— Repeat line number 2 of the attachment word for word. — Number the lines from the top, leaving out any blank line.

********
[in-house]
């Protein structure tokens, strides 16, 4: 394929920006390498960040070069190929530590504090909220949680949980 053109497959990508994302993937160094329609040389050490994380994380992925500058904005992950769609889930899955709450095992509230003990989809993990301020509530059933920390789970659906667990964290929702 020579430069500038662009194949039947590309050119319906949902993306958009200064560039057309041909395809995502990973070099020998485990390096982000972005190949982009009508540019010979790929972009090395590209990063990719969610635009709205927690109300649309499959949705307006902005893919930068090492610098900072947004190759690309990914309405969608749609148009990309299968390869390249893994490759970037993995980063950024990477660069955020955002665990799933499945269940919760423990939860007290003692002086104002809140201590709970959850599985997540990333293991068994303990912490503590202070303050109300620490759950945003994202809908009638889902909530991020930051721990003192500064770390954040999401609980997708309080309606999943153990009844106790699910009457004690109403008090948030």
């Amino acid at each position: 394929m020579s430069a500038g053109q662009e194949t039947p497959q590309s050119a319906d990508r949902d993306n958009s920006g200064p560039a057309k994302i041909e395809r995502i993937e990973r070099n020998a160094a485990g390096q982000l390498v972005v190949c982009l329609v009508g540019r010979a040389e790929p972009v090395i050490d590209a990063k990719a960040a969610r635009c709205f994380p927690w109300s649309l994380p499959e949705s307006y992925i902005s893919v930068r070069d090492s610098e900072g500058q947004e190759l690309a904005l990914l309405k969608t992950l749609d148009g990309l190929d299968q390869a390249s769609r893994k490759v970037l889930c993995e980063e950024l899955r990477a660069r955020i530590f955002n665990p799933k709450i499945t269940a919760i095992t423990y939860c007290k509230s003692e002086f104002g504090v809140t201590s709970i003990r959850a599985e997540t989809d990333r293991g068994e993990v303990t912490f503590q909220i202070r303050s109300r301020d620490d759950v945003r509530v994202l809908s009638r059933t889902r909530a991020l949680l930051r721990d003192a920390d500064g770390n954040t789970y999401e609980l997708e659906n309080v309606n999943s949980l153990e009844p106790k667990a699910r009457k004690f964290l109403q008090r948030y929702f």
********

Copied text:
């Protein structure tokens, strides 16, 4: 394929920006390498960040070069190929530590504090909220949680949980 053109497959990508994302993937160094329609040389050490994380994380992925500058904005992950769609889930899955709450095992509230003990989809993990301020509530059933920390789970659906667990964290929702 020579430069500038662009194949039947590309050119319906949902993306958009200064560039057309041909395809995502990973070099020998485990390096982000972005190949982009009508540019010979790929972009090395590209990063990719969610635009709205927690109300649309499959949705307006902005893919930068090492610098900072947004190759690309990914309405969608749609148009990309299968390869390249893994490759970037993995980063950024990477660069955020955002665990799933499945269940919760423990939860007290003692002086104002809140201590709970959850599985997540990333293991068994303990912490503590202070303050109300620490759950945003994202809908009638889902909530991020930051721990003192500064770390954040999401609980997708309080309606999943153990009844106790699910009457004690109403008090948030």